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With the completion of the year’s cycle, the season of Lent has come, at which time I am constrained to exhort you because you owe the Lord works in harmony with the spirit of the season, works which, nevertheless, are useful not to the Lord, but to you. True, other seasons of the year ought to glow for the Christian by reason of his prayers, fasts, and almsdeeds, but this season ought to arouse even those who are sluggish at other times. In fact, those who are quick to attend to these works at other times should now perform them with even greater diligence. Life in this world is certainly the time of our humiliation as these days signify when the sufferings of the Lord Christ, who once suffered by dying for us, are renewed each year with the recurrence of this holy season. For what was done once and for all time so that our life might be renewed, is solemnized each year so that its memory may be kept fresh. If, therefore, we ought to be humble of heart with sentiments of most sincere piety throughout the entire period of our earthly sojourn when we live in the midst of temptations, how much more neces­sary is humility during these days when we not only pass the time of our humiliation by living but signalize it by special devotion? The humility of Christ has taught us to be humble because He yielded to the wicked by His death; the exaltation of Christ lifts us up because by rising again He blazed the way for His devoted followers. For, if we have died with him, we shall also live with him; if we endure, we shall also reign with him.[1] One of these conditions we now celebrate with due observance in view of His approaching Passion; the other we shall celebrate after Easter when His Resurrection is, as it were, accomplished again. Then, after the days of this humiliation will be the time of our exalta­tion. Although this is not yet the time to experience this [happiness], it gives us pleasure to anticipate it in our con­siderations. Now, therefore, let us voice our lamentations more insistently in prayers; then we shall exult more ex­uberantly in praise.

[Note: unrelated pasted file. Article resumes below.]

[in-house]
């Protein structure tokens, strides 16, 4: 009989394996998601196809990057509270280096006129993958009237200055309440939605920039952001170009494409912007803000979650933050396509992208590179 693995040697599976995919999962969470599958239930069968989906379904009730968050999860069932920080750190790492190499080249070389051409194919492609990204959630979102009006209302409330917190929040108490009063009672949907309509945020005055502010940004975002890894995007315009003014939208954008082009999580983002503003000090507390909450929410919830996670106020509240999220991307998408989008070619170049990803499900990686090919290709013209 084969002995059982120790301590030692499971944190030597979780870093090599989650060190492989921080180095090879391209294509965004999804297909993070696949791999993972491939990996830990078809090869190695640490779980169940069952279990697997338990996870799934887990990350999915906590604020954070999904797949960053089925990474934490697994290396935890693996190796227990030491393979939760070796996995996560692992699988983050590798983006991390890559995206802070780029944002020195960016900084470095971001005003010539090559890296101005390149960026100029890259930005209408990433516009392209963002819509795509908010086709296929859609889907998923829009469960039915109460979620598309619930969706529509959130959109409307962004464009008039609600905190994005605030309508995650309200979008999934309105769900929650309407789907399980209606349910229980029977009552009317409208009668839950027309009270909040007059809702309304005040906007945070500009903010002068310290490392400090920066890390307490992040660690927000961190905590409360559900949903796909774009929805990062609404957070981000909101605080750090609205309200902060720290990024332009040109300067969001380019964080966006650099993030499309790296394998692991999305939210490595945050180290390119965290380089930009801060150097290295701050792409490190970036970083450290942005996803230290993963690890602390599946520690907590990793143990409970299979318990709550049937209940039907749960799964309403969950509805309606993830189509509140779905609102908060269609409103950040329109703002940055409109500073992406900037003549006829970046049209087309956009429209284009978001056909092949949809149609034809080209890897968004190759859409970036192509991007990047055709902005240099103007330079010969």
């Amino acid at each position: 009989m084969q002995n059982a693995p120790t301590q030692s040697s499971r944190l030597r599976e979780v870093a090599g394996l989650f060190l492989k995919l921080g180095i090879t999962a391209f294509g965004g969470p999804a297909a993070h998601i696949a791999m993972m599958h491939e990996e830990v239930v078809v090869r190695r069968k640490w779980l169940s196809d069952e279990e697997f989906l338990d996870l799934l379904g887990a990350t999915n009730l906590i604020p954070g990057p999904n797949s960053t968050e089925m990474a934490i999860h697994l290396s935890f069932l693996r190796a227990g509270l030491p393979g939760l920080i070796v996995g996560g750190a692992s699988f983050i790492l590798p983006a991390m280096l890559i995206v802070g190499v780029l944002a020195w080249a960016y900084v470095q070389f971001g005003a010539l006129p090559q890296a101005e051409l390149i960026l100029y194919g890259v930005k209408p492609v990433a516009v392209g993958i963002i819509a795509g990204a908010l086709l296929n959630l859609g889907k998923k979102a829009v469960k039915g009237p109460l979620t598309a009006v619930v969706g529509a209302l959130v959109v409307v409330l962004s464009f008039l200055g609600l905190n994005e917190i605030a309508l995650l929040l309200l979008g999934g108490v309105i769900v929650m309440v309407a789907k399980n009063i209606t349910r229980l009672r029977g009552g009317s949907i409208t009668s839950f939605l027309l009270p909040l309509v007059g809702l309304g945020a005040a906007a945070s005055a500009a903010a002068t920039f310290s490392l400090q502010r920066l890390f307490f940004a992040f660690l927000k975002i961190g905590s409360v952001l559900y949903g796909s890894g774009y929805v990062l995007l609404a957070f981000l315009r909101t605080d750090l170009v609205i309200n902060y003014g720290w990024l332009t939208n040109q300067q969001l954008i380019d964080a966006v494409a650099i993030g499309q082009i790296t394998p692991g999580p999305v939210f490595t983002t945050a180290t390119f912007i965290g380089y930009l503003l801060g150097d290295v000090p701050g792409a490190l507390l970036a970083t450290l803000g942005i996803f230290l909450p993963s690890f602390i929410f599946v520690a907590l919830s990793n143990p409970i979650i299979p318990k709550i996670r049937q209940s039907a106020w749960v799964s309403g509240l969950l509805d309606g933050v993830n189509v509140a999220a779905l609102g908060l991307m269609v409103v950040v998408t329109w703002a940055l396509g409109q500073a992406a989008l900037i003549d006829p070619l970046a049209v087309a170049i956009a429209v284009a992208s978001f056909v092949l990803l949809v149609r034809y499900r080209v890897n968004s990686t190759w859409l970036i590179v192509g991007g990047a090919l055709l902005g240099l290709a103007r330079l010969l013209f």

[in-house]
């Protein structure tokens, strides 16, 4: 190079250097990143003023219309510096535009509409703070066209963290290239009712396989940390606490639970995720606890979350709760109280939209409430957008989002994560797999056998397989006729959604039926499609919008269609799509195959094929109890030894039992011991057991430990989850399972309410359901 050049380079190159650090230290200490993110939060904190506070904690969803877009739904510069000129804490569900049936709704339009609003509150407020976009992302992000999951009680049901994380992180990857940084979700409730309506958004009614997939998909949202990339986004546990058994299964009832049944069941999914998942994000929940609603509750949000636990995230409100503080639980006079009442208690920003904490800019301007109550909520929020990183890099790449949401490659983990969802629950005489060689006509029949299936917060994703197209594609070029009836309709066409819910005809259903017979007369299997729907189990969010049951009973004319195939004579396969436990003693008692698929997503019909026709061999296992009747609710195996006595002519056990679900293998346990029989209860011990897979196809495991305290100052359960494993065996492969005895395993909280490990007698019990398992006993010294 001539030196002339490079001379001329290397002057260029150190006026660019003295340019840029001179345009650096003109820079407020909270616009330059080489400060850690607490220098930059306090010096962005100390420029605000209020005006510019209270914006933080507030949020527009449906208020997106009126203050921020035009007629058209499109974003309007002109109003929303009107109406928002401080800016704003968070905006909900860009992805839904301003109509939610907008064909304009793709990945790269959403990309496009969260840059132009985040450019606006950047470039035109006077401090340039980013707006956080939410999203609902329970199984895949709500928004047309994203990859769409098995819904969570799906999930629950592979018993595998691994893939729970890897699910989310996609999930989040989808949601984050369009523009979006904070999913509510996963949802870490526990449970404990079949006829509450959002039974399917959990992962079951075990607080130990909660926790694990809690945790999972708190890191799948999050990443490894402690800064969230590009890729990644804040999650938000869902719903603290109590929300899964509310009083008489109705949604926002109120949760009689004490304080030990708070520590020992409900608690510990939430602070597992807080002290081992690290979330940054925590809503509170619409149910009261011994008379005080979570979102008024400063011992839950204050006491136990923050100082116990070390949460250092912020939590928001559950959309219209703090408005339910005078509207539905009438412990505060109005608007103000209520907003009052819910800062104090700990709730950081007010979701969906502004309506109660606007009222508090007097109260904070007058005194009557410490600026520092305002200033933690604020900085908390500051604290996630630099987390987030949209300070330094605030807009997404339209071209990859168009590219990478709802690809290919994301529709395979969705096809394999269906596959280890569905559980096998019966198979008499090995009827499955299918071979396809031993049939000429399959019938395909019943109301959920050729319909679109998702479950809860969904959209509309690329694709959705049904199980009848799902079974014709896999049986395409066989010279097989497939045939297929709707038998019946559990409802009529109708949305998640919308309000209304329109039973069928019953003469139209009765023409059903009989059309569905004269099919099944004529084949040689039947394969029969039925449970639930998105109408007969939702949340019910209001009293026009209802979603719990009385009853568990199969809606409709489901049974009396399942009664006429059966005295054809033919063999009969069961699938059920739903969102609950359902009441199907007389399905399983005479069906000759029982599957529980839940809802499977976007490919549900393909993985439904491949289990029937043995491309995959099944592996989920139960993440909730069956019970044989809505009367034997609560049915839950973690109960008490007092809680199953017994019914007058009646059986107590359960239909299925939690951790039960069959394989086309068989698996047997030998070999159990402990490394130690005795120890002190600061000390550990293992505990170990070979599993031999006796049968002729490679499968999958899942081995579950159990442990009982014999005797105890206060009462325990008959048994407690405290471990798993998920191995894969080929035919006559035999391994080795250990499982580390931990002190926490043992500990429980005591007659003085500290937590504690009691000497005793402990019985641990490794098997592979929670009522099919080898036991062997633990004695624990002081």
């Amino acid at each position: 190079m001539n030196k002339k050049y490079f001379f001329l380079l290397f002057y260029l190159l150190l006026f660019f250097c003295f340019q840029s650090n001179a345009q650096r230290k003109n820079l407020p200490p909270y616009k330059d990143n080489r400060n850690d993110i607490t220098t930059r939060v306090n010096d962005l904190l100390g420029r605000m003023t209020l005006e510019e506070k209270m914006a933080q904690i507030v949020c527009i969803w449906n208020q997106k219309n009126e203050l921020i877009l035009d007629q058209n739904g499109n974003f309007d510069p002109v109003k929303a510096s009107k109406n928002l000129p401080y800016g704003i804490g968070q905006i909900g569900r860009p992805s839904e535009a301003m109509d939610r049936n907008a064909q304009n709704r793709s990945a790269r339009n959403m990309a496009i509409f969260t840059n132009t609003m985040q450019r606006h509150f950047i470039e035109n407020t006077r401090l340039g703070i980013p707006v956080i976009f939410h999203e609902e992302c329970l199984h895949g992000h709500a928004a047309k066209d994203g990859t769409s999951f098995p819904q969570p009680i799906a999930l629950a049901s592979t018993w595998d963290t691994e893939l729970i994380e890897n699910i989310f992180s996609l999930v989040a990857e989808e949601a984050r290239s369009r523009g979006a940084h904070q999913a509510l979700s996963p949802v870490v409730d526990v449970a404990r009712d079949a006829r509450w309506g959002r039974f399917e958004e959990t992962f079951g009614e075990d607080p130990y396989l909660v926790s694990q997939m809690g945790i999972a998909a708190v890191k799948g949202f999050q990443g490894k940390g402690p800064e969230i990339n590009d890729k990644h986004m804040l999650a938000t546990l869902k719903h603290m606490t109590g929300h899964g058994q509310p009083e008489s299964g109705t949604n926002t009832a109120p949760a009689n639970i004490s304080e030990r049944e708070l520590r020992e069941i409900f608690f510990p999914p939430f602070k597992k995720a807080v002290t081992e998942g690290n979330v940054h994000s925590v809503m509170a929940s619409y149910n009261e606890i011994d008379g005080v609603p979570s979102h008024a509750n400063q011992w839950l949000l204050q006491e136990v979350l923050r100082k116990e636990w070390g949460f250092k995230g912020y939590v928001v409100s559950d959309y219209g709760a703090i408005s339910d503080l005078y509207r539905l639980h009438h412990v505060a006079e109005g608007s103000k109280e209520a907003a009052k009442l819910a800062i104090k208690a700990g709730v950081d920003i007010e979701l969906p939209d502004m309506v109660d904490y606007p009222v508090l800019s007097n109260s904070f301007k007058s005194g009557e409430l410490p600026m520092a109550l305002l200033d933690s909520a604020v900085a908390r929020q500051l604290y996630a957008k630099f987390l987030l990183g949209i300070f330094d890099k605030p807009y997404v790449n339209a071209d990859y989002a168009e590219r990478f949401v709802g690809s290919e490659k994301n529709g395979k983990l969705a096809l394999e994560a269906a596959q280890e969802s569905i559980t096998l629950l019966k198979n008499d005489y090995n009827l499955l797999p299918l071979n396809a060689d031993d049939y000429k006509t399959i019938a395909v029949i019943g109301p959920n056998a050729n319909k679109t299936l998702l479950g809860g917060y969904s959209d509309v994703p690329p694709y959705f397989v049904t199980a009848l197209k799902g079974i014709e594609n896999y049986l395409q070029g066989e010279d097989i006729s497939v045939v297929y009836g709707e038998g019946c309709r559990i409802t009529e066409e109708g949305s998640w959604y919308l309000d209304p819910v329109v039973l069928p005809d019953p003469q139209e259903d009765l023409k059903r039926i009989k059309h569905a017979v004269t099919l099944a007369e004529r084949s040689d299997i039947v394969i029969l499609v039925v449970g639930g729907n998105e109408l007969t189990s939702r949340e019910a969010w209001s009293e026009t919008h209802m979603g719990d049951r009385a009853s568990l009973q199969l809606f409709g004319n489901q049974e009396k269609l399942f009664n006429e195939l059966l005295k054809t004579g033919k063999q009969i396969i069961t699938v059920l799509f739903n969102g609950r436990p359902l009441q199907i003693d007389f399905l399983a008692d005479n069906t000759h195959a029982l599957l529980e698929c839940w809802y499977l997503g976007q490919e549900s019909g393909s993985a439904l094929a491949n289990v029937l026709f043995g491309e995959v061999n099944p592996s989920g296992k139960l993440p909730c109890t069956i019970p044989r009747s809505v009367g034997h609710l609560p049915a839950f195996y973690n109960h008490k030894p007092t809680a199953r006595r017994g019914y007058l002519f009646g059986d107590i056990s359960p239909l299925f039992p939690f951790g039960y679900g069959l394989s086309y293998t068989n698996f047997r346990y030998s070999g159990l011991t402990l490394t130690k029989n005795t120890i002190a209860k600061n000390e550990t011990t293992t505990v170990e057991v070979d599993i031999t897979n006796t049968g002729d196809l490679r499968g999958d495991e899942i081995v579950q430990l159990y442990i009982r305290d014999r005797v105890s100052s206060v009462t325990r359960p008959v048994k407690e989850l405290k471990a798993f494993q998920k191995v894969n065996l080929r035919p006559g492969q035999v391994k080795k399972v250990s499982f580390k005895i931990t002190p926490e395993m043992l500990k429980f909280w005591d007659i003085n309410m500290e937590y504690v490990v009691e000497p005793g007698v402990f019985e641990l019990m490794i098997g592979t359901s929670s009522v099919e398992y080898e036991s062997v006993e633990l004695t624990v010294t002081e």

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Let us by our prayers add the wings of piety to our almsdeeds and fasting so that they may fly more readily to God. Moreover, the Christian soul understands how far removed he should be from theft of another’s goods when he realizes that failure to share his surplus with the needy is like to theft. The Lord says: Give, and it shall be given to you; forgive, and you shall be forgiven.[2] Let us graciously and fervently perform these two types of almsgiving, that is, giving and forgiving, for we, in turn, pray the Lord to give us good things and not to requite our evil deeds. Give, and it shall be given to you, He says. What is truer, what is more just, than that he who refuses to give should cheat himself and not receive? If a farmer is not justified in seek­ing a harvest when he knows he has sowed no seed, how much more unreasonably does he who has refused to hear the petition of a poor man seek a generous response from God? For, in the person of the poor, He who experiences no hunger wished Himself to be fed. Therefore, let us not spurn our God who is needy in His poor, so that we in our need may be filled in Him who is rich. We have the needy, and we ourselves have need; let us give, therefore, so that we may receive. In truth, what is it that we give? And in return for that pittance which is meagre, visible, temporal, and earthly, what do we desire to receive? What the eye has not seen nor ear heard, nor has it entered into the heart of man.[3] Without the assurance of God it would have been effrontery to wish to gain such treasures in return for such paltry trifles, and it is effrontery to refuse to give to our needy neighbor these things which we would never have possessed except from the bounty of Him who urges us to give. With what confidence do we hope to see Him giving to our neighbor and to us, if we despise His commands in the least details? Forgive, and you shall be forgiven, that is, pardon and you shall be pardoned. Let servant be reconciled to fellow servant lest he be justly punished by the Lord. In this kind of almsgiving no one is poor. Even he who has no means of livelihood in this world may do this to insure his living for eternity. Gratuitously this alm is given; by being given away it is increased; and it is not consumed except when it is not shared. Therefore, let those enmities which have lasted even to this day be broken up and ended. Let them be ended lest they end you; let them be no longer held lest they hold you; let them be destroyed by the Redeemer lest they destroy you, the retainer.